There are signs that some of the worst turbulence has eased since last year. According to Tuesday’s Labor Department report, there was a decline in the number of job openings, but it was still high by historical standards. The rate of hiring also increased. An earlier report showed that more people returned into the labor force in November. Also, various measures of supply-chain tensions have begun to ease.
That was before the Omicron variant of coronavirus caused an explosion in cases. This has forced airlines to cancel flights and businesses to delay return to office plans. School districts have been forced to temporarily return to remote learning. Forecasters believe that the latest Covid-19 wave will prolong economic uncertainty, but it is too early to predict how it will impact inflation, spending, or the job market.
Despite the increase in demand for workers and the pay rises that some have received, Americans remain pessimistic about their economy. Only 21 percent of adults said their finances were better off than a year ago, according to a survey released Tuesday — down from 26 percent when the question was asked a year earlier, even though, by most measures, the economy had improved substantially during that period. The survey of 5,365 adults, conducted by Momentive, an internet research firm formerly known under SurveyMonkey, was conducted last month.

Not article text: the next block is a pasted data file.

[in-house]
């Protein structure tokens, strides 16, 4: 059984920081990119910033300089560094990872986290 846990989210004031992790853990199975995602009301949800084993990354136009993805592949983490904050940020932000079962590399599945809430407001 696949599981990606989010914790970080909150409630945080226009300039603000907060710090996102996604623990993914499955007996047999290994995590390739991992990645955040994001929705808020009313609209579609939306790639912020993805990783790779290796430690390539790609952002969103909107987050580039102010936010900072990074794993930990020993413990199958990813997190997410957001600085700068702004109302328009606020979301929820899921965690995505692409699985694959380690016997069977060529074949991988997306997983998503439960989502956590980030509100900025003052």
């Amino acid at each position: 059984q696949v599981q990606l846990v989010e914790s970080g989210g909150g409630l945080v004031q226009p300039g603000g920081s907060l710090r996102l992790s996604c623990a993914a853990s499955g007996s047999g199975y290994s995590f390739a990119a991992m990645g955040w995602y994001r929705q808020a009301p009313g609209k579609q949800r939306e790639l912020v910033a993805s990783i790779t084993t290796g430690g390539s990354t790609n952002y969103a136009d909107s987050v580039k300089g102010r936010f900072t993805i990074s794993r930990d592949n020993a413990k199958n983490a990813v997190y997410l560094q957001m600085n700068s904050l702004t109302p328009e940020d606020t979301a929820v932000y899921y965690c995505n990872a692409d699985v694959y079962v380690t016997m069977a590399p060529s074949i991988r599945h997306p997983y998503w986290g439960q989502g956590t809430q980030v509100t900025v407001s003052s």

Momentive’s survey has been running for nearly five years and overall consumer confidence is at its lowest level. Since President Biden’s election a year ago, Republicans have been particularly pessimistic regarding the economy. However, Democrats have become more pessimistic in recent months. Similar results have been found in other surveys.
Inflation appears to be a big reason for people’s dark outlook. Momentive survey respondents said that inflation has not had a significant impact on their finances. But nearly nine in 10 said they were at least “somewhat concerned” about inflation, and six in 10 said they were “very concerned.” Worries about inflation cross generational, racial and even partisan lines: 95 percent of Republicans, 88 percent of independents and 82 percent of Democrats say they are concerned.
“Pretty much the only group of people who say they’re better off now than they were a year ago are people who’ve gotten a pay raise that matches or beats inflation,” said Laura Wronski, a research scientist at Momentive.
Source: NY Times